In the realm of criminal cases one way a defense attorney can protect a client is to argue self-defense. Some years ago, there were reports of a 'Warning Shot Bill' that would allow Floridians to fire a warning shot. There is no law that specifically 'allows a warning shot'. What in the stand your ground law caused the confusion that has me answering similar questions years later?
In criminal cases, this writer has said, "firearm equals felony". In violations of 790.01, Florida's law that criminalizes the carrying of concealed firearms or weapons, the unlicensed carrying on the person of a weapon is a misdemeanor while unlicensed carrying on the person of a firearm is a felony.
Carrying a concealed firearm is a felony criminal offense in Florida with several exceptions that almost eat the rule. All of the exceptions, of course, require that the person is not otherwise prohibited from carrying a firearm concealed or otherwise. For example, the exceptions do not apply to people who have an active domestic violence injunction, are on probation, or are a convicted felon.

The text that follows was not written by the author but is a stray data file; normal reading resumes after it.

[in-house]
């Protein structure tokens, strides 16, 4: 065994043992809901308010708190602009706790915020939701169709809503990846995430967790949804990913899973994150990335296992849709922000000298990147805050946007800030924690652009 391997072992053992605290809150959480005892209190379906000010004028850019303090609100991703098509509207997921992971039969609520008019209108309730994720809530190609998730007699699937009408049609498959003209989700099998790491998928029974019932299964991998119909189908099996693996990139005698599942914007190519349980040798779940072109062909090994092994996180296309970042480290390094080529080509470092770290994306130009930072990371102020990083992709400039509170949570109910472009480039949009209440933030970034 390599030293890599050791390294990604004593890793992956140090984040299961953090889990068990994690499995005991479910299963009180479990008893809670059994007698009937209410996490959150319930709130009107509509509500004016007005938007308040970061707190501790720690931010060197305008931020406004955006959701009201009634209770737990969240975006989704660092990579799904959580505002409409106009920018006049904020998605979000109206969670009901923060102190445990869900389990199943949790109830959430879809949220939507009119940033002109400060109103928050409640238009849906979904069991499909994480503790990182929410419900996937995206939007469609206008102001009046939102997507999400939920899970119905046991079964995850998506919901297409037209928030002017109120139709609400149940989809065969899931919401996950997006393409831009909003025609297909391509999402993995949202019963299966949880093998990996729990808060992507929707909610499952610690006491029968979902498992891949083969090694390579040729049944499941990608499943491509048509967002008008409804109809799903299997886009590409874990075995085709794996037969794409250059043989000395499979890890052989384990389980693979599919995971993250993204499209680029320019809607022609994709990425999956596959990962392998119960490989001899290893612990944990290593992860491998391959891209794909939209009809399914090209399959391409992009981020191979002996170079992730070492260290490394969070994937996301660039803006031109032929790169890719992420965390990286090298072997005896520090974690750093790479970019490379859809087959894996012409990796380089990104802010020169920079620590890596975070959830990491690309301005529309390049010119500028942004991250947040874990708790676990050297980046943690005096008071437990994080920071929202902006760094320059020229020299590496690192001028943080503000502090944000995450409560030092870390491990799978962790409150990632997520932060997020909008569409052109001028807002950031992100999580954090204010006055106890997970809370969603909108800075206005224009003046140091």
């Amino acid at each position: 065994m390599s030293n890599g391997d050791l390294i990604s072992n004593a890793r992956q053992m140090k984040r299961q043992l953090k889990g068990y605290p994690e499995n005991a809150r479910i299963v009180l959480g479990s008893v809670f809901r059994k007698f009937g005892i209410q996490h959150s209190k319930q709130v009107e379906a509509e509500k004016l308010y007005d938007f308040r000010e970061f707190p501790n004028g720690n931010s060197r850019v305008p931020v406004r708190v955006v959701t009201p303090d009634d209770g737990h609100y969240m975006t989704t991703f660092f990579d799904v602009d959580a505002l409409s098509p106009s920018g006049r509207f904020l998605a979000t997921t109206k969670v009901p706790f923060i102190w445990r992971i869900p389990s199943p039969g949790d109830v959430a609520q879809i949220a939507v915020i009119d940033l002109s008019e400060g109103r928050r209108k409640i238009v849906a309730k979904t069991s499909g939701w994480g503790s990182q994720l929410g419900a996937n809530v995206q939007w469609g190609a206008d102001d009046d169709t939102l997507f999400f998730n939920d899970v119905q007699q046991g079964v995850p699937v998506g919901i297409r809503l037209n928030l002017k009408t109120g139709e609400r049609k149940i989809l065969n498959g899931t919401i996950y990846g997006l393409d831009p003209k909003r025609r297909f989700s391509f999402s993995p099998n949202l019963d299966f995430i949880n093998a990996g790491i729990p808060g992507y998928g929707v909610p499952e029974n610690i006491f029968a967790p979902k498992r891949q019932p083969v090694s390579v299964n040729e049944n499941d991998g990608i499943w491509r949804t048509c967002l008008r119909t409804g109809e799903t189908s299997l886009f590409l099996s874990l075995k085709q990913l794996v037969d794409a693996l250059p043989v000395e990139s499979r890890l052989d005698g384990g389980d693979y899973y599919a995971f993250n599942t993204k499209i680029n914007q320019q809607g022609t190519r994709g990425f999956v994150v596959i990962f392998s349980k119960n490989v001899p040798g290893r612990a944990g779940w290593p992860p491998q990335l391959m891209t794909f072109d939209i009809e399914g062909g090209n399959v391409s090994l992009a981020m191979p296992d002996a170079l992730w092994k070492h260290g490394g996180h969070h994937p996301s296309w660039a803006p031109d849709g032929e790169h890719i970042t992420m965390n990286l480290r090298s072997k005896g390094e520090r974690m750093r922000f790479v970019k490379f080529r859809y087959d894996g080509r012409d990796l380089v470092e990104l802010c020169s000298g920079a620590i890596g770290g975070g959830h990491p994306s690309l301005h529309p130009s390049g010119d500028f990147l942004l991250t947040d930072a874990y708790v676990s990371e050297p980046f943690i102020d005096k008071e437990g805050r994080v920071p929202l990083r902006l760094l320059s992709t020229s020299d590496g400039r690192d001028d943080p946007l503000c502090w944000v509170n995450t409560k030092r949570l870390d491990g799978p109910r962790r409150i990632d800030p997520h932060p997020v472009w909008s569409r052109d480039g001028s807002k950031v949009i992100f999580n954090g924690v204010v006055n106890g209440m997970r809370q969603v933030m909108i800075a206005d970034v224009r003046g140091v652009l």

Criminal cases, especially those involving firearms are significant and tense starting at the roadside encounter. The recent appellate case of Rose v. State from the First District Court of Appeal, in which the person was convicted of possession of a firearm by a convicted felon, is a scary reminder of how interactions with law enforcement can go horribly wrong, fast. The Defendant was convicted of possession of a firearm by a convicted felon.